Brexit Could Cause Higher Mortgage Rises
World Economy

Brexit Could Cause Higher Mortgage Rises

The cost of an average mortgage in the UK could rise by nearly £1,000 ($1,451) a year if Britain leaves the European Union, Prime Minister David Cameron has warned.
Uncertainty caused by exiting the EU could tighten credit conditions and push up rates, Remain campaigners say treasury analysis shows.
Leave campaigners called the claims “desperate”, BBC reported.
They also warned voters “cannot trust” the government that the UK will not be pushed into future eurozone bailouts.
Cameron told the Mail on Sunday: “Nearly all experts agree there will be instant shocks to the economy if we leave the EU and there is clear and present danger of higher mortgage rates.”
A referendum on the UK’s membership of the EU will be held on June 23.
Britain Stronger In Europe said treasury analysis suggested voting to leave the EU could add £920 to the annual cost of the average mortgage.

 A Poorer Country?
It said analysis—first revealed earlier in the campaign—had shown mortgage rates could rise by 70 basis points, meaning a mortgage with an interest rate of 1.5% would rise to 2.2%.
Such a rise for an average property costing £292,000 would result in a payment increase of £75 per month, pushing up annual payments by £920 a year.
First time buyers could expect to pay £810 more per year, Remain added, making it harder for people to get on the housing ladder.
In an interview with the Sunday Times, Chancellor of the Exchequer George Osborne also warned: “If we quit the EU the country would be poorer, there would be volatility in the financial markets and that would push up mortgage costs irrespective of what the Bank of England might do with official interest rates.”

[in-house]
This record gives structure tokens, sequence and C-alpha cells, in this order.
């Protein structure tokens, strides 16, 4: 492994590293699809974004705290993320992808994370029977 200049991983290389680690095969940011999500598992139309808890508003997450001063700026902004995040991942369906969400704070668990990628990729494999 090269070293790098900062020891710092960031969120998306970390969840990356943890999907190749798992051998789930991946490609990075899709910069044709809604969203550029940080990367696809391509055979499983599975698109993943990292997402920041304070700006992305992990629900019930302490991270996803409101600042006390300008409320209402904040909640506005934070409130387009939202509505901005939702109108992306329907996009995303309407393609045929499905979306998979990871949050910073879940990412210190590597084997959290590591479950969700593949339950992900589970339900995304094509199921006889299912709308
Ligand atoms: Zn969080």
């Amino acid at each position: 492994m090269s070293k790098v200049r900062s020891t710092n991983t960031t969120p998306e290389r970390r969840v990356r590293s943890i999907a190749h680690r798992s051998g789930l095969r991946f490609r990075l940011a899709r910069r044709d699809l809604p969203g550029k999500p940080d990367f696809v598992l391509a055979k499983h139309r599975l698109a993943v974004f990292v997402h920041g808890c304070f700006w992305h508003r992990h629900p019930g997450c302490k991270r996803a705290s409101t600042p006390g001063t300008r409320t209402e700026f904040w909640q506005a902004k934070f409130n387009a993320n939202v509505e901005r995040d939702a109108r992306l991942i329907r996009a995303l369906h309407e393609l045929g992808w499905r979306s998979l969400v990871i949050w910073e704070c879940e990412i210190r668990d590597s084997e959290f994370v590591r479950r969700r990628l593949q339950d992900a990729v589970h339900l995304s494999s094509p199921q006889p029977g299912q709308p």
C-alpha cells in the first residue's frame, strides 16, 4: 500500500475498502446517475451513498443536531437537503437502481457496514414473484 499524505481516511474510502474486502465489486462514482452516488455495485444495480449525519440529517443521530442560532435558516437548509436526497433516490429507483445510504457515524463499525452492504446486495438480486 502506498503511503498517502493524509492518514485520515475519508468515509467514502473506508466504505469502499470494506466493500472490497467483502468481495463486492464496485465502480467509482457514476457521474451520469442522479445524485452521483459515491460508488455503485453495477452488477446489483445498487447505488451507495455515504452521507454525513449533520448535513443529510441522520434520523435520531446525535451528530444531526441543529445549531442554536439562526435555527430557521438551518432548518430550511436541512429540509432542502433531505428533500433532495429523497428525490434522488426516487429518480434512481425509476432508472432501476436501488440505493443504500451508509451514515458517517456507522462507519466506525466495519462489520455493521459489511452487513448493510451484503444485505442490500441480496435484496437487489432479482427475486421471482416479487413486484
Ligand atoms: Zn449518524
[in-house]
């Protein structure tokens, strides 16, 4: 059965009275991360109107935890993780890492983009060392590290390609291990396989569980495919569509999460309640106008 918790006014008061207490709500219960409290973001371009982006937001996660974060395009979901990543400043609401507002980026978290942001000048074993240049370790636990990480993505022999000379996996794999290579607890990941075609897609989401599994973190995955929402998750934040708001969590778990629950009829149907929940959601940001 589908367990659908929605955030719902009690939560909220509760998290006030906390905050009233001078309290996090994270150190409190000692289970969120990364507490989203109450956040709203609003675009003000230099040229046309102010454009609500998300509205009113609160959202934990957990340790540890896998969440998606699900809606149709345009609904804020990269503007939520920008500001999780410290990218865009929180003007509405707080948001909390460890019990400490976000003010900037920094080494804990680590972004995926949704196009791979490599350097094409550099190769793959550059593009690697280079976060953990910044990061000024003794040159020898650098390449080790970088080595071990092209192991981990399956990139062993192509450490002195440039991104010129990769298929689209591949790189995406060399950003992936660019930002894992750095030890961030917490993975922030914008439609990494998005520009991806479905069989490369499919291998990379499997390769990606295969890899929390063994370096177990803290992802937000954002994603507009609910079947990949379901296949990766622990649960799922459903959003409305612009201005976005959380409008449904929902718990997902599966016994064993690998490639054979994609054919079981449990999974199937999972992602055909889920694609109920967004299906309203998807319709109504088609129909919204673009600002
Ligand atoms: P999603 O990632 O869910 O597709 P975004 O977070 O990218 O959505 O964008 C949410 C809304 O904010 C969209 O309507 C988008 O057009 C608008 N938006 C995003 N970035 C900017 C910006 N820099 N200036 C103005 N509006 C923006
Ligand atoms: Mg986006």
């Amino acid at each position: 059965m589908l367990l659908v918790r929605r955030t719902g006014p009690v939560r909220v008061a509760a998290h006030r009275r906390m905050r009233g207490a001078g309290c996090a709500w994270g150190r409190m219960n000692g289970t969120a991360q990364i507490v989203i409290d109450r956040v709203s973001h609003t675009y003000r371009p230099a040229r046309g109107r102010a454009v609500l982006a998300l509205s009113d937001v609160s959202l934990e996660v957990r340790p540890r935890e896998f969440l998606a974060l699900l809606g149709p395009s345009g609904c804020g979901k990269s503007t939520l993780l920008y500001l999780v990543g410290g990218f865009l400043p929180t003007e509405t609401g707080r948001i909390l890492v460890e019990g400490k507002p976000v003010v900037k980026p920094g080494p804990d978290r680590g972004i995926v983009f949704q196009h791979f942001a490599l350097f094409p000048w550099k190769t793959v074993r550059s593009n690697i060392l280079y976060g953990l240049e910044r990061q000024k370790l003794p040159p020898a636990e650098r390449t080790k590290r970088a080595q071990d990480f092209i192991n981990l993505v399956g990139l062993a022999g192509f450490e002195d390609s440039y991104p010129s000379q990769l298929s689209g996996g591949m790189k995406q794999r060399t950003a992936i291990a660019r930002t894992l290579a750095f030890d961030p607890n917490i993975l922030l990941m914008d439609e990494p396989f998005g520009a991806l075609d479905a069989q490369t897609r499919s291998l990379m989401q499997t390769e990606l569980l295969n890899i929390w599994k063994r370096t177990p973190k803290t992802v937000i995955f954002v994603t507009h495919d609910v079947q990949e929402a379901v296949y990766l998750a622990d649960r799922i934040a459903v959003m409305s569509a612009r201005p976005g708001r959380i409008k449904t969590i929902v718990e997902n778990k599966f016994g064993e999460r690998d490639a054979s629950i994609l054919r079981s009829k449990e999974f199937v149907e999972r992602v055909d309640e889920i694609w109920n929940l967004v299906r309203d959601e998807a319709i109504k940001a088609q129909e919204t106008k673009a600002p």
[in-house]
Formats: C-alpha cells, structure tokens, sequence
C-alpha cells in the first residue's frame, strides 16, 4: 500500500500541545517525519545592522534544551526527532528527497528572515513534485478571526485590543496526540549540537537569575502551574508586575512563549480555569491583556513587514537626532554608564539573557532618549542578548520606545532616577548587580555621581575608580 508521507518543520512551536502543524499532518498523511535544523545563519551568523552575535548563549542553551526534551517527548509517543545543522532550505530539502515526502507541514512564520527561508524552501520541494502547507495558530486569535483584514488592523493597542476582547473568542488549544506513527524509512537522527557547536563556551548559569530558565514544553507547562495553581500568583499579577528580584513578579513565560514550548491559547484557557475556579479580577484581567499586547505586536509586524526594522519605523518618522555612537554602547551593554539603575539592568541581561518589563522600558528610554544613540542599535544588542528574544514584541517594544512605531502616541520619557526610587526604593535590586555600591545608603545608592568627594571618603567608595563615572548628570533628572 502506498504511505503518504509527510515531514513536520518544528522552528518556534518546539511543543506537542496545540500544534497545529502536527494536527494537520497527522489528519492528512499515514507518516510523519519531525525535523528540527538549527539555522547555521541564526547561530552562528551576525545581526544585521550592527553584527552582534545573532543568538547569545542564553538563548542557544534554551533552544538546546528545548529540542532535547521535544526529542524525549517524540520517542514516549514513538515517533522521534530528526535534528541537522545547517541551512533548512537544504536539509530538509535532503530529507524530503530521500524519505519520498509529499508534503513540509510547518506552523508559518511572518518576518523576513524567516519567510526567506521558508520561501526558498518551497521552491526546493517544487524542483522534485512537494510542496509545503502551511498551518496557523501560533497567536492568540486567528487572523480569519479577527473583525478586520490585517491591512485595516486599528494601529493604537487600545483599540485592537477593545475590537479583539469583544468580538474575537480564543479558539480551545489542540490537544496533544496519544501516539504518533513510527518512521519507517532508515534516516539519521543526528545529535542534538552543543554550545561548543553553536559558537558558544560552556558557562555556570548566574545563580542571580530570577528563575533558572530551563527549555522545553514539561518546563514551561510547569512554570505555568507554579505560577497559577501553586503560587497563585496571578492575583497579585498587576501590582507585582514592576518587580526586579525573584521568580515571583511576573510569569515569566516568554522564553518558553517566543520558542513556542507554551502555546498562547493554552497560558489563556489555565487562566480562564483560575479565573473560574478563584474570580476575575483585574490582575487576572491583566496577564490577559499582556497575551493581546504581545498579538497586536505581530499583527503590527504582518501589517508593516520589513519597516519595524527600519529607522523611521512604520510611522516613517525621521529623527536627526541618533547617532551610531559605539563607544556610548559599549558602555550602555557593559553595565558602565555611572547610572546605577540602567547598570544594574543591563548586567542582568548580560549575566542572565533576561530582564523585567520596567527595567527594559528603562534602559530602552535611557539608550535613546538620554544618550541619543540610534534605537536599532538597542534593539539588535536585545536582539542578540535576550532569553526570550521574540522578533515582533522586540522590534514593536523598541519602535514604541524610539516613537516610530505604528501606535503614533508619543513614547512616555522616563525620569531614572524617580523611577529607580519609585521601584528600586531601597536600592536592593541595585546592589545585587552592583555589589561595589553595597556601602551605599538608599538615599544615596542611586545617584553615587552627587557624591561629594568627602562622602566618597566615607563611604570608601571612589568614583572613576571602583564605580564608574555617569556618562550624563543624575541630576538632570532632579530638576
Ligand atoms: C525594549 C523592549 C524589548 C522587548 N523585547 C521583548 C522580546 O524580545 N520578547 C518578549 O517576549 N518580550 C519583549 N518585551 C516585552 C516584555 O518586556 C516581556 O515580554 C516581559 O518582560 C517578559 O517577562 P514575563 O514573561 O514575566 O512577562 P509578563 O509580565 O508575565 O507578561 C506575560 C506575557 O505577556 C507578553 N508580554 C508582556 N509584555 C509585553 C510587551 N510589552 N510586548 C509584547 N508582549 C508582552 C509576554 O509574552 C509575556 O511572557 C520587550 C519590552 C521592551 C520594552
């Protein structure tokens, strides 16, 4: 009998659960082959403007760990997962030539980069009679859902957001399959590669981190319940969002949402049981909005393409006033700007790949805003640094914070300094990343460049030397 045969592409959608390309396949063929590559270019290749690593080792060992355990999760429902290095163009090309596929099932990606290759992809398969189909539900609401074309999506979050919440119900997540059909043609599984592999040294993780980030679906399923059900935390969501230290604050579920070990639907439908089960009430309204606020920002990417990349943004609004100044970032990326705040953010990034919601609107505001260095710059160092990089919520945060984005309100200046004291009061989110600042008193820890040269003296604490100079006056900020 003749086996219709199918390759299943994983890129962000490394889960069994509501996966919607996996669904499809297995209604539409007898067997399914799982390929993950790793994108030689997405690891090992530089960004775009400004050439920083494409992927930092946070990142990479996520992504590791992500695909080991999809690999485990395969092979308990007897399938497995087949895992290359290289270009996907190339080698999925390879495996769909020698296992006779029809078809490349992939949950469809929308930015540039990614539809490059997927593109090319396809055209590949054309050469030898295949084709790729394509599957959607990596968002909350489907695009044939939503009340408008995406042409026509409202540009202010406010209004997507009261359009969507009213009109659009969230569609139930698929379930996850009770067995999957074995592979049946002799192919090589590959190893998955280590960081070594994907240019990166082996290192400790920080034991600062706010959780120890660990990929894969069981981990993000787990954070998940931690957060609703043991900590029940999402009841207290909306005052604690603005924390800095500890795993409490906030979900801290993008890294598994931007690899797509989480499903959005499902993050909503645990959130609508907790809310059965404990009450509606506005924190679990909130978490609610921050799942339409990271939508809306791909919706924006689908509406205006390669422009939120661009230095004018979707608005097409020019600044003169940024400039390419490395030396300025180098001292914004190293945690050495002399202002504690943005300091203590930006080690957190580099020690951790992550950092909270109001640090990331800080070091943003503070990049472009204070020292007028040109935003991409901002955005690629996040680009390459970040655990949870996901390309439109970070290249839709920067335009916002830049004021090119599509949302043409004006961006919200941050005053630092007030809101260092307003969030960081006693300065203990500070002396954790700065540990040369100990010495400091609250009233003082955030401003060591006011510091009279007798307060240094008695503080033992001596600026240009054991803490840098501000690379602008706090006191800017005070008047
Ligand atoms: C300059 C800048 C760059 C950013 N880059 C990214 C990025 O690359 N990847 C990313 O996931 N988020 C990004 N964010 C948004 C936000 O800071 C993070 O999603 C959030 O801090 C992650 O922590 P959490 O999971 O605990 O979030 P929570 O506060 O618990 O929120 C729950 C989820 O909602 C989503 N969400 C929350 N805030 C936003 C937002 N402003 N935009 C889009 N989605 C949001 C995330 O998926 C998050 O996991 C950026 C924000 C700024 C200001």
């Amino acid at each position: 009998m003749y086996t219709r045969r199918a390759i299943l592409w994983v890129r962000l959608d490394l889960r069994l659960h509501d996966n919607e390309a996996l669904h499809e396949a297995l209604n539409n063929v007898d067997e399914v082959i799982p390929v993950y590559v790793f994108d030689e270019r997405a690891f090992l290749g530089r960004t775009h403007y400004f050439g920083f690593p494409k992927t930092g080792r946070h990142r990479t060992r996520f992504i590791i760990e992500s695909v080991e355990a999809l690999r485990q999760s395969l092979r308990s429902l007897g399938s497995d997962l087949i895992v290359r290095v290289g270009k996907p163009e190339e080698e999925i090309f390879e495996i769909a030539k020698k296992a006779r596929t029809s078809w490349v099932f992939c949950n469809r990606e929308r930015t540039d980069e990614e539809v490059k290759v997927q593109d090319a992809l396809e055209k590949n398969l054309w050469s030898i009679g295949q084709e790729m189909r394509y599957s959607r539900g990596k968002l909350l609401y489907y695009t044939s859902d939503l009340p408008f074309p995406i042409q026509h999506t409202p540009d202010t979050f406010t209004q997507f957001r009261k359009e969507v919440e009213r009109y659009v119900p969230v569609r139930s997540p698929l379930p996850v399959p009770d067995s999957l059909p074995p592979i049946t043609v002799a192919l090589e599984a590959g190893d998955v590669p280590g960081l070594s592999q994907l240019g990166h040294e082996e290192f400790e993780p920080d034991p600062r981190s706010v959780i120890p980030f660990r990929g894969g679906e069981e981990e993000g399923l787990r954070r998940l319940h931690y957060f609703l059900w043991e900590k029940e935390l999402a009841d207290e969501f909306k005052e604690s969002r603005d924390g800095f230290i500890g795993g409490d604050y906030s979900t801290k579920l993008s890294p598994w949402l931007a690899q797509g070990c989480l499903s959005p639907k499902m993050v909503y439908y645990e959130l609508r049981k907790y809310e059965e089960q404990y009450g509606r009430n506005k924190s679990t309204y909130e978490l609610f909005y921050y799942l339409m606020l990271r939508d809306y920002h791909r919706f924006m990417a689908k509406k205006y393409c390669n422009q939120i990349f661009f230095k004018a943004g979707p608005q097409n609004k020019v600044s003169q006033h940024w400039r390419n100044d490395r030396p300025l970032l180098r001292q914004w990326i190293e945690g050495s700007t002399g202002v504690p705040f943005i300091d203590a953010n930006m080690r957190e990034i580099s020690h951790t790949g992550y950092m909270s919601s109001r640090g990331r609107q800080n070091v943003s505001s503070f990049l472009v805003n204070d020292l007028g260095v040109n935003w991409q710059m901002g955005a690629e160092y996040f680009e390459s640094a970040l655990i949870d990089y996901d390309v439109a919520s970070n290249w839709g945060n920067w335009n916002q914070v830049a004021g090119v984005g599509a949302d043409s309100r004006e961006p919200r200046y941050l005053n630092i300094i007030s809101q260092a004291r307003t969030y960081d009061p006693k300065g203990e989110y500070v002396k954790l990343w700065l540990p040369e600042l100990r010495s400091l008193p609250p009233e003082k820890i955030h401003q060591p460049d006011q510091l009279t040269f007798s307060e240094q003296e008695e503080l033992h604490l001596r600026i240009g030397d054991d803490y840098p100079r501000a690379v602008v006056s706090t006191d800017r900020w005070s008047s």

There was “a clear consensus” among economists that leaving the EU would result in a rise in mortgage rates, the Remain campaign added.

  Signs of Desperation
However, Matthew Elliott, chief executive of Vote Leave, said it was “desperate stuff for the PM to run down people’s mortgages in his bid to win the referendum”.
He said: “Even the most pro-EU campaigners have admitted the economy will grow after we vote leave so bogeyman claims about mortgages are just the latest act of desperation from the Remain campaign fast losing the plot and public.”
It is not the first time the campaign to remain in the EU has warned about the impact on mortgages in the event of a vote to leave.
Last month, Osborne said leaving the EU would cause an “immediate economic shock” that could hold back growth in house prices.

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